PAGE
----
AIMS — The aims were: to investigate the citation-patterns of monograph books in taxonomic botany (looking mainly at publications and publishers, and the age of current literature); to provide information for collections management and reference services in libraries that hold botany materials. METHOD — 454 citations were collected from 47 botanical monographs; Impact Factors of journals based on these citations were calculated and compared with conventional Impact Factors from ISI Web of Science; age-distributions of citations were drawn up; other analyses were also carried out. RESULTS — A small Bradfordian core of highly-cited journals was established; monograph Impact Factors were not useable; the important publishers of monograph books were identified; monographs were more often cited than journal articles; older materials were more important than in other sciences; monographs were used by botanists for current awareness purposes; coverage of botanical journals by citation indexes was inadequate. CONCLUSIONS — Librarians should: note the core botanical journals identified here; note the importance of British journals to British botanists; continue to acquire botanical monographs and to retain older materials; display new botanical monographs prominently and include them in current awareness services. PROBLEMS — The small size of the sample means that results were merely indicative. Further studies should: take larger samples; look at citations in journal articles, theses, conference proceedings, etc.; look at citations made over several years. ORIGINALITY — The bibliometrics of taxonomic botany have previously been little studied; likewise citations from monographs. Some of the bibliometric methods of J. M. Cullars were applied to botanical literature.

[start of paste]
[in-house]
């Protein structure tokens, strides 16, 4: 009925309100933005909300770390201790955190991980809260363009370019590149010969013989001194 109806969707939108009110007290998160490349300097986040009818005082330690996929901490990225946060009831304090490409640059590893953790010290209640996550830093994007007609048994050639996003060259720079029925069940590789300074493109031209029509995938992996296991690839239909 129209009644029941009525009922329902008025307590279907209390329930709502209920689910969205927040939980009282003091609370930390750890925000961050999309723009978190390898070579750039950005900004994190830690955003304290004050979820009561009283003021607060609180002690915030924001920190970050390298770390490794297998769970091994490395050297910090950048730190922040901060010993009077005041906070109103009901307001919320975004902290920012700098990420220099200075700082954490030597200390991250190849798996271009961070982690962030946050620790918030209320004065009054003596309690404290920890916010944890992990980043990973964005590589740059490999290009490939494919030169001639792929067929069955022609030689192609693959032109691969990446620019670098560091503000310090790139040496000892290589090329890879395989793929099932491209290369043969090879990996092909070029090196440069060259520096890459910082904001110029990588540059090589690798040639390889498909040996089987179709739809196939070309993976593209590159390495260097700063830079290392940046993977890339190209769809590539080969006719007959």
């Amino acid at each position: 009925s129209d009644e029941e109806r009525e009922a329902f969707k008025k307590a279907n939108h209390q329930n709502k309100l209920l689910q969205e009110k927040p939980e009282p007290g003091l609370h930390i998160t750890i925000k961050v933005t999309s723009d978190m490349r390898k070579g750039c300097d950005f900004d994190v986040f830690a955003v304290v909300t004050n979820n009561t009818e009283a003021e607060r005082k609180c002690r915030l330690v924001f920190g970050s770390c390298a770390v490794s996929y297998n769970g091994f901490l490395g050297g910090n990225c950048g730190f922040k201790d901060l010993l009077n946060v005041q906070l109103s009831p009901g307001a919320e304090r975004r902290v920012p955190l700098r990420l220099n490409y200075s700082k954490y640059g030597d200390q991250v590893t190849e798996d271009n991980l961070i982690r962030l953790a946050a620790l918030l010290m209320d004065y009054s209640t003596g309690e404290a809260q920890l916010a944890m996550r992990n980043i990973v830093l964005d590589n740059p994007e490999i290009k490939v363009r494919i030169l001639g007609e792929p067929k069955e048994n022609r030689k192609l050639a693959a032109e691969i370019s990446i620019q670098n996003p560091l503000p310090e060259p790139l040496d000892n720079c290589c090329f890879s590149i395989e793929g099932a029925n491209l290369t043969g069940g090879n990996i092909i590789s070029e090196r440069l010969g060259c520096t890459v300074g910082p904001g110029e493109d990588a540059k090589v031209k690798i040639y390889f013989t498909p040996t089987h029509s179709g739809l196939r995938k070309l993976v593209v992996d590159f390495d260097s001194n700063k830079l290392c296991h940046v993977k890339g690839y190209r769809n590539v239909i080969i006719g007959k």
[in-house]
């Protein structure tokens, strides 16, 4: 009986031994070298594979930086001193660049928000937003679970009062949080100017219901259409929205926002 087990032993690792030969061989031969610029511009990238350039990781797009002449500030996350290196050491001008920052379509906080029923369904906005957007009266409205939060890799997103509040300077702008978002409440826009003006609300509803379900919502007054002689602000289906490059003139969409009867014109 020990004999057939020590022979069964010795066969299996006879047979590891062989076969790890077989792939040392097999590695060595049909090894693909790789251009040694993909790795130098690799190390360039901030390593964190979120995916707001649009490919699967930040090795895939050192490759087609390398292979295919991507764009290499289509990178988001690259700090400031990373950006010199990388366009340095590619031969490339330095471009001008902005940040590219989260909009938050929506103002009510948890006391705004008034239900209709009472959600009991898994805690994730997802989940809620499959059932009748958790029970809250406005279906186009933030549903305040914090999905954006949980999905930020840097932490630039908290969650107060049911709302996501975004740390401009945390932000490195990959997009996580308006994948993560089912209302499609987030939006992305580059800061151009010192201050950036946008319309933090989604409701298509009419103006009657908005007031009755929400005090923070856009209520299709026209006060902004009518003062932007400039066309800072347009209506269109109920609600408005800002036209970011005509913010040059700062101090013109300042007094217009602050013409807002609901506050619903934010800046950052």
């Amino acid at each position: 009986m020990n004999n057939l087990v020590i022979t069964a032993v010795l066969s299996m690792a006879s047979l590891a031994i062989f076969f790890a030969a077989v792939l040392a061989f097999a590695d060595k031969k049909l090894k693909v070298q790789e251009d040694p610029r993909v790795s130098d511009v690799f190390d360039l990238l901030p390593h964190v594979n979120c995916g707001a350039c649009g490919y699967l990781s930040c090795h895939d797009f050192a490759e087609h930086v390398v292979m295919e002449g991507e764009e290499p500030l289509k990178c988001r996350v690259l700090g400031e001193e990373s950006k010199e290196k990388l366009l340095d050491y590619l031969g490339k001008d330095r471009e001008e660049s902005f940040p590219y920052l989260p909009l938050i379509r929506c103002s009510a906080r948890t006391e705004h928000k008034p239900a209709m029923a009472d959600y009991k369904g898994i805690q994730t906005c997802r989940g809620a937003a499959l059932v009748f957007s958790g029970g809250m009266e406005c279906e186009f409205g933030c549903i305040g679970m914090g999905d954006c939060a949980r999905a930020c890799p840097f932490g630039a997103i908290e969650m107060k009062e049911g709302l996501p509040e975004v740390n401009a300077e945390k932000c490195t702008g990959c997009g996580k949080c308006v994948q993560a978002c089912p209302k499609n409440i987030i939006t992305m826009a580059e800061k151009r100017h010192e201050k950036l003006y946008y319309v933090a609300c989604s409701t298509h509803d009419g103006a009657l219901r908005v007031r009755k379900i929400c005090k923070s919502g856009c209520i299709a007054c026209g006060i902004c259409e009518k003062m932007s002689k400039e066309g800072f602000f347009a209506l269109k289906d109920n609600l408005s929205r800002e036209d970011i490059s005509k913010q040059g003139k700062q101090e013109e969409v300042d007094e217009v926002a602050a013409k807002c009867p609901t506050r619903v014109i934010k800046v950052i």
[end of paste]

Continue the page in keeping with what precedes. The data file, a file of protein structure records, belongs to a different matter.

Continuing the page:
A Master's Dissertation, submitted in partial fulfilment of the requirements for the award of Master of Arts degree of Loughborough University.